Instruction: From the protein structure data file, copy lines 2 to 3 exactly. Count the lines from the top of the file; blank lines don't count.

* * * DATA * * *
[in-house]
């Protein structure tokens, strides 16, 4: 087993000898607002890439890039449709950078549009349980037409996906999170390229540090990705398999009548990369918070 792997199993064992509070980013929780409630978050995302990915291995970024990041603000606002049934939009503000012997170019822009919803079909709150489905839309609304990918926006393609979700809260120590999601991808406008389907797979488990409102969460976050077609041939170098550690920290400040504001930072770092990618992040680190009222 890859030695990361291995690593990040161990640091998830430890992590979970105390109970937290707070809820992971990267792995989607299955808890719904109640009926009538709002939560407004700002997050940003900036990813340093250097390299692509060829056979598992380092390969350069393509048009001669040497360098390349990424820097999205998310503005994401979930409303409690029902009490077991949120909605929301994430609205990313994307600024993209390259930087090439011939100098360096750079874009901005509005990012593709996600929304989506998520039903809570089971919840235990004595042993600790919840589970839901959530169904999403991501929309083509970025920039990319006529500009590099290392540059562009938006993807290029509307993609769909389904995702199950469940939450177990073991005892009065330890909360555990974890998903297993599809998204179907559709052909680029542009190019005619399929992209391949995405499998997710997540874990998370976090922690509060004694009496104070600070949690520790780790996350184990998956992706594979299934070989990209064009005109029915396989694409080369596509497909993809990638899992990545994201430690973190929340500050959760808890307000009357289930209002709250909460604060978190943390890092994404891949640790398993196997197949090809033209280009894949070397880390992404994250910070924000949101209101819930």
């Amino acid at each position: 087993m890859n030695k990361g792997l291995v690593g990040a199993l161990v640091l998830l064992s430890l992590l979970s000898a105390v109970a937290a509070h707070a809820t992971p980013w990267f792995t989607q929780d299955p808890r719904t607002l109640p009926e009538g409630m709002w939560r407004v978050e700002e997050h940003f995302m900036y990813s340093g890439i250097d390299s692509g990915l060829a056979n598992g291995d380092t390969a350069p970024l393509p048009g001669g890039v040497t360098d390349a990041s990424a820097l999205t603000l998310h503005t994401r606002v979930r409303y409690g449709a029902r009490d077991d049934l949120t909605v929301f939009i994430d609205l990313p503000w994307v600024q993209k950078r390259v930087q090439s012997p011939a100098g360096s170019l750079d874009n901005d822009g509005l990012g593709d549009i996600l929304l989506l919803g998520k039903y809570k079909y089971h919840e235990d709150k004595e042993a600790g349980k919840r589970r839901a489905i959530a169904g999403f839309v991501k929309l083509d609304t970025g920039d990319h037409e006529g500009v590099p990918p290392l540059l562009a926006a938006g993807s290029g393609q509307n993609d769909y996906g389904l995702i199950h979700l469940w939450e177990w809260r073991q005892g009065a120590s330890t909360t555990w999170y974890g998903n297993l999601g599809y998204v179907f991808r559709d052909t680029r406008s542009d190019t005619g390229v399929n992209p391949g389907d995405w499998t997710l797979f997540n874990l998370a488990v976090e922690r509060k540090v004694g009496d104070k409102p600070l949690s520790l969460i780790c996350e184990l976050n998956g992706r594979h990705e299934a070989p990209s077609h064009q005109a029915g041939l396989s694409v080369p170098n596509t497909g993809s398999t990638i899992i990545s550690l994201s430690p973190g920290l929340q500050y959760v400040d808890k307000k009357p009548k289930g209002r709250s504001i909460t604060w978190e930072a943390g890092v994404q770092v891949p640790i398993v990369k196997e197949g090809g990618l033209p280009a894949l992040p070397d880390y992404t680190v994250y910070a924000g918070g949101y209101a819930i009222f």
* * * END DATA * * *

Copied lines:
């Protein structure tokens, strides 16, 4: 087993000898607002890439890039449709950078549009349980037409996906999170390229540090990705398999009548990369918070 792997199993064992509070980013929780409630978050995302990915291995970024990041603000606002049934939009503000012997170019822009919803079909709150489905839309609304990918926006393609979700809260120590999601991808406008389907797979488990409102969460976050077609041939170098550690920290400040504001930072770092990618992040680190009222 890859030695990361291995690593990040161990640091998830430890992590979970105390109970937290707070809820992971990267792995989607299955808890719904109640009926009538709002939560407004700002997050940003900036990813340093250097390299692509060829056979598992380092390969350069393509048009001669040497360098390349990424820097999205998310503005994401979930409303409690029902009490077991949120909605929301994430609205990313994307600024993209390259930087090439011939100098360096750079874009901005509005990012593709996600929304989506998520039903809570089971919840235990004595042993600790919840589970839901959530169904999403991501929309083509970025920039990319006529500009590099290392540059562009938006993807290029509307993609769909389904995702199950469940939450177990073991005892009065330890909360555990974890998903297993599809998204179907559709052909680029542009190019005619399929992209391949995405499998997710997540874990998370976090922690509060004694009496104070600070949690520790780790996350184990998956992706594979299934070989990209064009005109029915396989694409080369596509497909993809990638899992990545994201430690973190929340500050959760808890307000009357289930209002709250909460604060978190943390890092994404891949640790398993196997197949090809033209280009894949070397880390992404994250910070924000949101209101819930």
């Amino acid at each position: 087993m890859n030695k990361g792997l291995v690593g990040a199993l161990v640091l998830l064992s430890l992590l979970s000898a105390v109970a937290a509070h707070a809820t992971p980013w990267f792995t989607q929780d299955p808890r719904t607002l109640p009926e009538g409630m709002w939560r407004v978050e700002e997050h940003f995302m900036y990813s340093g890439i250097d390299s692509g990915l060829a056979n598992g291995d380092t390969a350069p970024l393509p048009g001669g890039v040497t360098d390349a990041s990424a820097l999205t603000l998310h503005t994401r606002v979930r409303y409690g449709a029902r009490d077991d049934l949120t909605v929301f939009i994430d609205l990313p503000w994307v600024q993209k950078r390259v930087q090439s012997p011939a100098g360096s170019l750079d874009n901005d822009g509005l990012g593709d549009i996600l929304l989506l919803g998520k039903y809570k079909y089971h919840e235990d709150k004595e042993a600790g349980k919840r589970r839901a489905i959530a169904g999403f839309v991501k929309l083509d609304t970025g920039d990319h037409e006529g500009v590099p990918p290392l540059l562009a926006a938006g993807s290029g393609q509307n993609d769909y996906g389904l995702i199950h979700l469940w939450e177990w809260r073991q005892g009065a120590s330890t909360t555990w999170y974890g998903n297993l999601g599809y998204v179907f991808r559709d052909t680029r406008s542009d190019t005619g390229v399929n992209p391949g389907d995405w499998t997710l797979f997540n874990l998370a488990v976090e922690r509060k540090v004694g009496d104070k409102p600070l949690s520790l969460i780790c996350e184990l976050n998956g992706r594979h990705e299934a070989p990209s077609h064009q005109a029915g041939l396989s694409v080369p170098n596509t497909g993809s398999t990638i899992i990545s550690l994201s430690p973190g920290l929340q500050y959760v400040d808890k307000k009357p009548k289930g209002r709250s504001i909460t604060w978190e930072a943390g890092v994404q770092v891949p640790i398993v990369k196997e197949g090809g990618l033209p280009a894949l992040p070397d880390y992404t680190v994250y910070a924000g918070g949101y209101a819930i009222f």